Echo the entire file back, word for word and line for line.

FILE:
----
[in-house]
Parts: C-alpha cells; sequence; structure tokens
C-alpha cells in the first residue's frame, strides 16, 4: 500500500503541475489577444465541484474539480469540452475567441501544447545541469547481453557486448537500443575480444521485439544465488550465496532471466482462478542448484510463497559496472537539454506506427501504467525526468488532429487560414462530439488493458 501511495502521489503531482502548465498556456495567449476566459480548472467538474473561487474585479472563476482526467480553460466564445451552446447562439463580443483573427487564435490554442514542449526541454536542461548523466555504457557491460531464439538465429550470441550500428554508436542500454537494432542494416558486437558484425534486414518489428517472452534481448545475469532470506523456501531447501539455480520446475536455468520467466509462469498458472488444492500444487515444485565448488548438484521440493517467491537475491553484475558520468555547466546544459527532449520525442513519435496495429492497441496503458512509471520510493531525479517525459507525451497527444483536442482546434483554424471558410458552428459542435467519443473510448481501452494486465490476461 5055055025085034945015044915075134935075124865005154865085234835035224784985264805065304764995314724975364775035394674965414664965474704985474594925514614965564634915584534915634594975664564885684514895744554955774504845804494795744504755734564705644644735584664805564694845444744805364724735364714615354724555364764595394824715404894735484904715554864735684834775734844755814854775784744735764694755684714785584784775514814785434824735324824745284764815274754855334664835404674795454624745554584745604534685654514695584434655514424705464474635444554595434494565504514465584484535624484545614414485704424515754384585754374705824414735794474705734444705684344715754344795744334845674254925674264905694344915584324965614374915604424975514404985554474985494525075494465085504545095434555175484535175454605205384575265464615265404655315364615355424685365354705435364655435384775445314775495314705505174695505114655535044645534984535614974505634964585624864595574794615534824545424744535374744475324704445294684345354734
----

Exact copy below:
[in-house]
Parts: C-alpha cells; sequence; structure tokens
C-alpha cells in the first residue's frame, strides 16, 4: 500500500503541475489577444465541484474539480469540452475567441501544447545541469547481453557486448537500443575480444521485439544465488550465496532471466482462478542448484510463497559496472537539454506506427501504467525526468488532429487560414462530439488493458 501511495502521489503531482502548465498556456495567449476566459480548472467538474473561487474585479472563476482526467480553460466564445451552446447562439463580443483573427487564435490554442514542449526541454536542461548523466555504457557491460531464439538465429550470441550500428554508436542500454537494432542494416558486437558484425534486414518489428517472452534481448545475469532470506523456501531447501539455480520446475536455468520467466509462469498458472488444492500444487515444485565448488548438484521440493517467491537475491553484475558520468555547466546544459527532449520525442513519435496495429492497441496503458512509471520510493531525479517525459507525451497527444483536442482546434483554424471558410458552428459542435467519443473510448481501452494486465490476461 5055055025085034945015044915075134935075124865005154865085234835035224784985264805065304764995314724975364775035394674965414664965474704985474594925514614965564634915584534915634594975664564885684514895744554955774504845804494795744504755734564705644644735584664805564694845444744805364724735364714615354724555364764595394824715404894735484904715554864735684834775734844755814854775784744735764694755684714785584784775514814785434824735324824745284764815274754855334664835404674795454624745554584745604534685654514695584434655514424705464474635444554595434494565504514465584484535624484545614414485704424515754384585754374705824414735794474705734444705684344715754344795744334845674254925674264905694344915584324965614374915604424975514404985554474985494525075494465085504545095434555175484535175454605205384575265464615265404655315364615355424685365354705435364655435384775445314775495314705505174695505114655535044645534984535614974505634964585624864595574794615534824545424744535374744475324704445294684345354734